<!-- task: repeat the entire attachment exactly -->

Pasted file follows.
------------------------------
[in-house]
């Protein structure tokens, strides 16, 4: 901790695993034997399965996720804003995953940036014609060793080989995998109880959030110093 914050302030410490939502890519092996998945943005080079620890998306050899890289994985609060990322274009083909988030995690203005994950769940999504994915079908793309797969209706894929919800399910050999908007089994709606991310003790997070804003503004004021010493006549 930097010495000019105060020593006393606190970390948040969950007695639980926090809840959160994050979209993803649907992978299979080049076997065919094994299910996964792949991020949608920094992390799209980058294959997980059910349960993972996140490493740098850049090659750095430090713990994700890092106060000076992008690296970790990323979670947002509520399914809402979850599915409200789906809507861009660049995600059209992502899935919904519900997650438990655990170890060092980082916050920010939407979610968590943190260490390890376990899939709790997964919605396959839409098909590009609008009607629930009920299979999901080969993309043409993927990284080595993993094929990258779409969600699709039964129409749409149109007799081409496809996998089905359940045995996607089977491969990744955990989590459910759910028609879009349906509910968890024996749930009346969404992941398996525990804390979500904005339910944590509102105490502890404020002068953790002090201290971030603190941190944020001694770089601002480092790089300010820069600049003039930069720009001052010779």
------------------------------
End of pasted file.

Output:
[in-house]
């Protein structure tokens, strides 16, 4: 901790695993034997399965996720804003995953940036014609060793080989995998109880959030110093 914050302030410490939502890519092996998945943005080079620890998306050899890289994985609060990322274009083909988030995690203005994950769940999504994915079908793309797969209706894929919800399910050999908007089994709606991310003790997070804003503004004021010493006549 930097010495000019105060020593006393606190970390948040969950007695639980926090809840959160994050979209993803649907992978299979080049076997065919094994299910996964792949991020949608920094992390799209980058294959997980059910349960993972996140490493740098850049090659750095430090713990994700890092106060000076992008690296970790990323979670947002509520399914809402979850599915409200789906809507861009660049995600059209992502899935919904519900997650438990655990170890060092980082916050920010939407979610968590943190260490390890376990899939709790997964919605396959839409098909590009609008009607629930009920299979999901080969993309043409993927990284080595993993094929990258779409969600699709039964129409749409149109007799081409496809996998089905359940045995996607089977491969990744955990989590459910759910028609879009349906509910968890024996749930009346969404992941398996525990804390979500904005339910944590509102105490502890404020002068953790002090201290971030603190941190944020001694770089601002480092790089300010820069600049003039930069720009001052010779």